Do you do a good job of listening to your partner? If you answered “yes”, my colleague Pete Pearson from The Couples Institute thinks that you might have a bit of trouble convincing him that you are right. He says that a couple of years ago he started asking most couples during their first appointment if they think they listen very well to their partners. The vast majority said, “Yes I think I listen pretty well – but my partner is not so hot!” Now that’s an interesting conundrum; if each person is saying the same thing about their partner, that they don’t listen very well, then somebody’s not listening, right? “Yep, but it’s not me!”
Pete goes on to say that most people have a reasonable idea about what their partners major complaints about them are, and that’s also my experience when meeting with a couple for the first time. However he goes on to say that where a lot of people struggle is in being able to answer the following question with any confidence, “What do you think you do that evokes in your partner feelings of being loved, valued, appreciated or respected?” In other words, what is your partners love language? Pete says that if you not only modify or stop doing some of the things that your partner finds difficult, but also take the time to discover what it is that they appreciate you doing you will be well on the way to creating a much more satisfying relationship.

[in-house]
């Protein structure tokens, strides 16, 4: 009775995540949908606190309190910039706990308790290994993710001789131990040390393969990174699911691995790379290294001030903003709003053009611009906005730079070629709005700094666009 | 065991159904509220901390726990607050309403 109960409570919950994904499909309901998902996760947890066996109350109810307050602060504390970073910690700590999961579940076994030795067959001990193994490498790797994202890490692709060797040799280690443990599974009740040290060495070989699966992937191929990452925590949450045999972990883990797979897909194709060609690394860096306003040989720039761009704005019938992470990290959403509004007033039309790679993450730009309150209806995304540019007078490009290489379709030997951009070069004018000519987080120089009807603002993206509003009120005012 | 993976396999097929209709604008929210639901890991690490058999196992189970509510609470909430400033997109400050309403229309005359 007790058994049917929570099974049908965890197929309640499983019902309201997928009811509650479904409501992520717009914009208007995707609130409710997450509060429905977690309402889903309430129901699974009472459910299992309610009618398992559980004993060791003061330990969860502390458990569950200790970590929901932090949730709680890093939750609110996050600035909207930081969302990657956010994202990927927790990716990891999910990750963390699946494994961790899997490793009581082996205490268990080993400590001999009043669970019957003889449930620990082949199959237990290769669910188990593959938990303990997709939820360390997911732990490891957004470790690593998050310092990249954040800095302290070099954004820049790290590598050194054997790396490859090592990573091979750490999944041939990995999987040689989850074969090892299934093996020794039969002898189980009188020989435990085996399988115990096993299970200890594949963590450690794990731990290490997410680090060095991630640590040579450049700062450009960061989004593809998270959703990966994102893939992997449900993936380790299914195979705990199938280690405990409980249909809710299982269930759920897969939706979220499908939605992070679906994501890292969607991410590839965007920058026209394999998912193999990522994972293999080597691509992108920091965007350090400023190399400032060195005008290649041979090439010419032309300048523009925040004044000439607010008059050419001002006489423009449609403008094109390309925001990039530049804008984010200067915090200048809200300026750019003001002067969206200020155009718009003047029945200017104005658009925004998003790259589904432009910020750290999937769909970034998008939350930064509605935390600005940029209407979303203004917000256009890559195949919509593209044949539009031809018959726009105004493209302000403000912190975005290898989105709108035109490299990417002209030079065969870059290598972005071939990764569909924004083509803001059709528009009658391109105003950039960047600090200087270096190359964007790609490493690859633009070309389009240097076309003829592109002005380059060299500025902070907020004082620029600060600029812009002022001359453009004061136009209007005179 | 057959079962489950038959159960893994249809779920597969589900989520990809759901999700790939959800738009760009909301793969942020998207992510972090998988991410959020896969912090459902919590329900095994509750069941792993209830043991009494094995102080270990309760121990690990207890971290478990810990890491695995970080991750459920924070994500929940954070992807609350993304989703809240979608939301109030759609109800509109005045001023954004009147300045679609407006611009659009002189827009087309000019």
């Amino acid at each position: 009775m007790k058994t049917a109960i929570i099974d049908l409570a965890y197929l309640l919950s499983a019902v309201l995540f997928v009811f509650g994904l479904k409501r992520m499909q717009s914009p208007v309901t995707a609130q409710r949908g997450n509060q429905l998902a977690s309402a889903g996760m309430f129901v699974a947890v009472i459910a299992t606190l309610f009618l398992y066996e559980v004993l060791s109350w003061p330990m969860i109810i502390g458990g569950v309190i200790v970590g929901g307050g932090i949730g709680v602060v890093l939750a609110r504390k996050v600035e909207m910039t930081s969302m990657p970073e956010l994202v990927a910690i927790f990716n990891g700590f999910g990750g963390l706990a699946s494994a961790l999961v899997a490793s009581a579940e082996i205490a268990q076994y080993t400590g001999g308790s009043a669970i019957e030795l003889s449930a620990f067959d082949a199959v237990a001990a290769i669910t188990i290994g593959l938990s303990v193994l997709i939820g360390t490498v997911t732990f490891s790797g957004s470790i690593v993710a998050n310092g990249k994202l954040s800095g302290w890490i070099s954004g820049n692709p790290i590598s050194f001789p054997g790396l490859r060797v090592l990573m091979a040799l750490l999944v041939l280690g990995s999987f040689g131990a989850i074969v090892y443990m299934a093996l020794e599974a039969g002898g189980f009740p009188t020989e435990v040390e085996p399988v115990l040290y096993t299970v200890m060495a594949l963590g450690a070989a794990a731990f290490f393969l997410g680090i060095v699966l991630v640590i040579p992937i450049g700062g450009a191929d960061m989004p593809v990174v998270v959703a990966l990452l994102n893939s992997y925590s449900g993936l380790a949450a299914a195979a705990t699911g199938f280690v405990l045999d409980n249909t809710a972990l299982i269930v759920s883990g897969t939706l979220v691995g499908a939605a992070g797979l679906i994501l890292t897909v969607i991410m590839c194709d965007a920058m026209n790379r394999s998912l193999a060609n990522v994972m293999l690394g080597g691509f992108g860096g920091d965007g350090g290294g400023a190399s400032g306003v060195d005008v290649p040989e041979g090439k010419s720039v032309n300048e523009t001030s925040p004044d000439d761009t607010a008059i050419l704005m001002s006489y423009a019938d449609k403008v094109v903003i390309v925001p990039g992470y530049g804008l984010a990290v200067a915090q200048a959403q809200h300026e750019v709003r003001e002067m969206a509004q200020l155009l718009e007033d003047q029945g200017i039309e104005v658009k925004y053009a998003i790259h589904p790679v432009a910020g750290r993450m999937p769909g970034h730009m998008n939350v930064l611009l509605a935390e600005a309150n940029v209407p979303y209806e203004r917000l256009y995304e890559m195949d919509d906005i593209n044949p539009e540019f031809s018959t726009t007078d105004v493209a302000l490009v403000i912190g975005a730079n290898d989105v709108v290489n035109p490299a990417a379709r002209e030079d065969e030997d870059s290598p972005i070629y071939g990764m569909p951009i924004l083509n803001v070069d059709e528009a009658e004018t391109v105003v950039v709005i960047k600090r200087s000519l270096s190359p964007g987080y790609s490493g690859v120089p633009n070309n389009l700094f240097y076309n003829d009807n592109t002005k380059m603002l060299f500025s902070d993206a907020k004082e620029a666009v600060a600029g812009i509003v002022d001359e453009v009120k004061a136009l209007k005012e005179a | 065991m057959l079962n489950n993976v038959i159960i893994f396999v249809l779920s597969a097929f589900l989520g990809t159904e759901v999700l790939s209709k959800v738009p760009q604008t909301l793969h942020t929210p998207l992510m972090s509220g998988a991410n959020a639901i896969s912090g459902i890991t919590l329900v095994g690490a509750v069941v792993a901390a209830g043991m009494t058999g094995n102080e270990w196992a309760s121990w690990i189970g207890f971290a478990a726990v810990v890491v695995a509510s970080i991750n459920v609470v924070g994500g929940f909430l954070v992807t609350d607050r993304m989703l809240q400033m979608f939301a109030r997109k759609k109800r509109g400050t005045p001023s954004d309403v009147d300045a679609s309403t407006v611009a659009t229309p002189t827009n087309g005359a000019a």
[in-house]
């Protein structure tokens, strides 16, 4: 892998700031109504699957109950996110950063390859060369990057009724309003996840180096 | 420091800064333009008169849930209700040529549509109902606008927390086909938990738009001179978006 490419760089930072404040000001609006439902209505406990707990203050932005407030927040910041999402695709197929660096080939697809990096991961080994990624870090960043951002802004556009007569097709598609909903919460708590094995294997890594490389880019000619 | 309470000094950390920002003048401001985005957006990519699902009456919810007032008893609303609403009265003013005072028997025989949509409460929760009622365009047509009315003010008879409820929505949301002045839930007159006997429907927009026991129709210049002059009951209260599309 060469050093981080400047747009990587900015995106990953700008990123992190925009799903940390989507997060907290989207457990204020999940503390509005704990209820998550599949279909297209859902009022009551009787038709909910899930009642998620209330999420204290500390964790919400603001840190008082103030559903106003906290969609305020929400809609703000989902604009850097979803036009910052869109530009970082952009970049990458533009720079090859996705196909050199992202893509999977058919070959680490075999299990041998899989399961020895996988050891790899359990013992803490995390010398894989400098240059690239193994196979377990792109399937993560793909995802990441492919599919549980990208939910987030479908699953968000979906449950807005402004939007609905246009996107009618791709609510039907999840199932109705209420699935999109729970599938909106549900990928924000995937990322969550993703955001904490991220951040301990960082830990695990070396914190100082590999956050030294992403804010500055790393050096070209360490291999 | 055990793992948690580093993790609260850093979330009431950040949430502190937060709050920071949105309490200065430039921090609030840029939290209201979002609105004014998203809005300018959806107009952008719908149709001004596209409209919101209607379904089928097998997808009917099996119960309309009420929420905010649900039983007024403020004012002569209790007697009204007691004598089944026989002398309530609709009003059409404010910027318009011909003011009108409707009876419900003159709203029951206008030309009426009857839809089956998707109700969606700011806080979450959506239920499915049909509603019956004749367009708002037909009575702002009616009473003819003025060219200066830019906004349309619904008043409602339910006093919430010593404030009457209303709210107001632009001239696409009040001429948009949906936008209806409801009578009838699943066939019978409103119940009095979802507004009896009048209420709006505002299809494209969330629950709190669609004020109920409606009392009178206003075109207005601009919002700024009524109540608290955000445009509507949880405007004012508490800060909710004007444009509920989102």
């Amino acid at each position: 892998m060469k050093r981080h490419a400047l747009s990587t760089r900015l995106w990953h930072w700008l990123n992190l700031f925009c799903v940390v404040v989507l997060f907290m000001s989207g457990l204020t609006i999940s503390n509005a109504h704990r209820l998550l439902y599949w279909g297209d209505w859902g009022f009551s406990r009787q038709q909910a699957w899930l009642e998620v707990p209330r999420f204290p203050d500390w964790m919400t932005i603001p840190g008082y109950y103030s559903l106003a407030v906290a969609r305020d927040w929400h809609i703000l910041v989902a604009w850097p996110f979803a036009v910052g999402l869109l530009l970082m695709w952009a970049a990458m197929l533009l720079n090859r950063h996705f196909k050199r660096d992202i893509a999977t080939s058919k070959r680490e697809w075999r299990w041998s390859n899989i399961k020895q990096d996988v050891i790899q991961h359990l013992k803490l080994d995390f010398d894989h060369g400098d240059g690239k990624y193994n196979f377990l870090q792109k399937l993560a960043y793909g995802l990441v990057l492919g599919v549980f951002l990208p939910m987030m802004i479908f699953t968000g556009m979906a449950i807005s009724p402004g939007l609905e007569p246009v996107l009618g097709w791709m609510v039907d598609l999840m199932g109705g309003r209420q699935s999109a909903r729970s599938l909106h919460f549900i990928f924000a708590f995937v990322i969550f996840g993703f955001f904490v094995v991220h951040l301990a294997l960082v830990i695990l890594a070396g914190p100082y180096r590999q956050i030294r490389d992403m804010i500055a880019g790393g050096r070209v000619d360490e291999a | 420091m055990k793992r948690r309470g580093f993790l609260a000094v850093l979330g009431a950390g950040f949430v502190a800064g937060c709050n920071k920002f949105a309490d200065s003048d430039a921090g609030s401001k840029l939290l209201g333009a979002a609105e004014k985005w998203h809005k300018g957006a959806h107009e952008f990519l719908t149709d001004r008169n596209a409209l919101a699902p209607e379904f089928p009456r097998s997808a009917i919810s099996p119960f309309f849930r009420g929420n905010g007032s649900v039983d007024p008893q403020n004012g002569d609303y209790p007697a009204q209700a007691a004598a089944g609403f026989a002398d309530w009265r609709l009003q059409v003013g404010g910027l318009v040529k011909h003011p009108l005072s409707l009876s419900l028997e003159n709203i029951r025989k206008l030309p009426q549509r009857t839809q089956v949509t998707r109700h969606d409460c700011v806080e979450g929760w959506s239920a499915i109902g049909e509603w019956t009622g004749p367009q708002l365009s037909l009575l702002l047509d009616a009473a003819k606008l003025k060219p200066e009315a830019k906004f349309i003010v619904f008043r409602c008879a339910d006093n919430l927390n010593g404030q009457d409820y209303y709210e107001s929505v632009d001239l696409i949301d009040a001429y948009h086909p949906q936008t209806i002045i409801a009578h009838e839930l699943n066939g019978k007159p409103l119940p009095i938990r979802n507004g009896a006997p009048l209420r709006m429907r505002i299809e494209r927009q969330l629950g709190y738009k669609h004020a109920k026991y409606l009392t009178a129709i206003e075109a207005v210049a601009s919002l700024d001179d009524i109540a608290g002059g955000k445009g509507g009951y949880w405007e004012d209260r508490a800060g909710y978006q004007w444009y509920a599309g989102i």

You can read Pete’s post here. I think Pete might have a couple of lines missing from the end of his post, so scroll down to the comments at the bottom of his page for clarification. I hope you find his post helpful. It would be great if you left a comment to let me know what you think.
Remember Mike and Genevieve from the last blog? Here they are again talking about an idea developed by marriage and relationship therapists Harville Hendrix and Helen LaKelly Hunt. They are the co-founders of Imago Relationship Therapy, and one of the foundations of this model is the idea that we carry an unconscious image or “imago”, that is an amalgamation of the positive and negative attributes of our parents or primary caregivers. The story goes that we are unconsciously attracted to people who match up with the positives list in our “imago” and this is what pulls us into falling in love, only to find, as the rosy glow of early romance fades, that our lover also has a bunch of really annoying habits that match the negatives in our unconscious “imago”.
I like the saying “A theory is an idea in search of the truth”. Imago theory and the idea of our partners being an “imago match” seems to hold up a lot of the time with the couples I work with.